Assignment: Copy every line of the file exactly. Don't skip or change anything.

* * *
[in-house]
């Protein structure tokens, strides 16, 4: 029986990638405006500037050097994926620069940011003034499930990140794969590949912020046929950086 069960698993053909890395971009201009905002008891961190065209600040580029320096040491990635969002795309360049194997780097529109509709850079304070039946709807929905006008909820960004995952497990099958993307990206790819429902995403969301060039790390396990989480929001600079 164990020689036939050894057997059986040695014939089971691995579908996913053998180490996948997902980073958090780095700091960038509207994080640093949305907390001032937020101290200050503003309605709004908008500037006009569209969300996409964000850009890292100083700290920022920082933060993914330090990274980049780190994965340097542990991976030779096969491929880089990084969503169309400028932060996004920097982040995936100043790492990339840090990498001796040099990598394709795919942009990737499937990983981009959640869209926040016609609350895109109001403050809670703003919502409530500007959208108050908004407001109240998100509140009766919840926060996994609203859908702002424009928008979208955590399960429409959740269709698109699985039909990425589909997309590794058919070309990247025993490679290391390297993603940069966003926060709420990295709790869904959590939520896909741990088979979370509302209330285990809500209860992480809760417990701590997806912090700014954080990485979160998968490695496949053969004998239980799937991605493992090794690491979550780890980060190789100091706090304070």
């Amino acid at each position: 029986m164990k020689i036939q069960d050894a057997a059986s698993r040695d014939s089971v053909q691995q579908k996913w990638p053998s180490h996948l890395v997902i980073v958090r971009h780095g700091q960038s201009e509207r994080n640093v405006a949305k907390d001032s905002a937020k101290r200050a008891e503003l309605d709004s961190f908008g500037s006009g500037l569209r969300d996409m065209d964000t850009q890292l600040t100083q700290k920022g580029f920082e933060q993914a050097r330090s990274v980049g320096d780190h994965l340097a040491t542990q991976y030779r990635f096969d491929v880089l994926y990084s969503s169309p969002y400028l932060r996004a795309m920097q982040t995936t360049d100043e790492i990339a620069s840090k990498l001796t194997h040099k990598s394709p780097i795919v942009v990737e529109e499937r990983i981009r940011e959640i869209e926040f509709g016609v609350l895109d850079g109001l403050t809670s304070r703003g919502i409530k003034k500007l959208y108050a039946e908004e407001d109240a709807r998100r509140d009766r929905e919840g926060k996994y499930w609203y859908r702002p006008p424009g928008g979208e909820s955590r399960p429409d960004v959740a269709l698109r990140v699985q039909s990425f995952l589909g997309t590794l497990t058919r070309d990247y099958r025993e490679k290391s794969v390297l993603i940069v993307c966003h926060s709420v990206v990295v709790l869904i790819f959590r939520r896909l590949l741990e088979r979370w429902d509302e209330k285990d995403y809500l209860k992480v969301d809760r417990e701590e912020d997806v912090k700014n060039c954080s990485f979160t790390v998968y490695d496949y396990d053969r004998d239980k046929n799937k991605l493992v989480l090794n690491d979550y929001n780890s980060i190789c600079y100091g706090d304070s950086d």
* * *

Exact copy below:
[in-house]
């Protein structure tokens, strides 16, 4: 029986990638405006500037050097994926620069940011003034499930990140794969590949912020046929950086 069960698993053909890395971009201009905002008891961190065209600040580029320096040491990635969002795309360049194997780097529109509709850079304070039946709807929905006008909820960004995952497990099958993307990206790819429902995403969301060039790390396990989480929001600079 164990020689036939050894057997059986040695014939089971691995579908996913053998180490996948997902980073958090780095700091960038509207994080640093949305907390001032937020101290200050503003309605709004908008500037006009569209969300996409964000850009890292100083700290920022920082933060993914330090990274980049780190994965340097542990991976030779096969491929880089990084969503169309400028932060996004920097982040995936100043790492990339840090990498001796040099990598394709795919942009990737499937990983981009959640869209926040016609609350895109109001403050809670703003919502409530500007959208108050908004407001109240998100509140009766919840926060996994609203859908702002424009928008979208955590399960429409959740269709698109699985039909990425589909997309590794058919070309990247025993490679290391390297993603940069966003926060709420990295709790869904959590939520896909741990088979979370509302209330285990809500209860992480809760417990701590997806912090700014954080990485979160998968490695496949053969004998239980799937991605493992090794690491979550780890980060190789100091706090304070």
């Amino acid at each position: 029986m164990k020689i036939q069960d050894a057997a059986s698993r040695d014939s089971v053909q691995q579908k996913w990638p053998s180490h996948l890395v997902i980073v958090r971009h780095g700091q960038s201009e509207r994080n640093v405006a949305k907390d001032s905002a937020k101290r200050a008891e503003l309605d709004s961190f908008g500037s006009g500037l569209r969300d996409m065209d964000t850009q890292l600040t100083q700290k920022g580029f920082e933060q993914a050097r330090s990274v980049g320096d780190h994965l340097a040491t542990q991976y030779r990635f096969d491929v880089l994926y990084s969503s169309p969002y400028l932060r996004a795309m920097q982040t995936t360049d100043e790492i990339a620069s840090k990498l001796t194997h040099k990598s394709p780097i795919v942009v990737e529109e499937r990983i981009r940011e959640i869209e926040f509709g016609v609350l895109d850079g109001l403050t809670s304070r703003g919502i409530k003034k500007l959208y108050a039946e908004e407001d109240a709807r998100r509140d009766r929905e919840g926060k996994y499930w609203y859908r702002p006008p424009g928008g979208e909820s955590r399960p429409d960004v959740a269709l698109r990140v699985q039909s990425f995952l589909g997309t590794l497990t058919r070309d990247y099958r025993e490679k290391s794969v390297l993603i940069v993307c966003h926060s709420v990206v990295v709790l869904i790819f959590r939520r896909l590949l741990e088979r979370w429902d509302e209330k285990d995403y809500l209860k992480v969301d809760r417990e701590e912020d997806v912090k700014n060039c954080s990485f979160t790390v998968y490695d496949y396990d053969r004998d239980k046929n799937k991605l493992v989480l090794n690491d979550y929001n780890s980060i190789c600079y100091g706090d304070s950086d």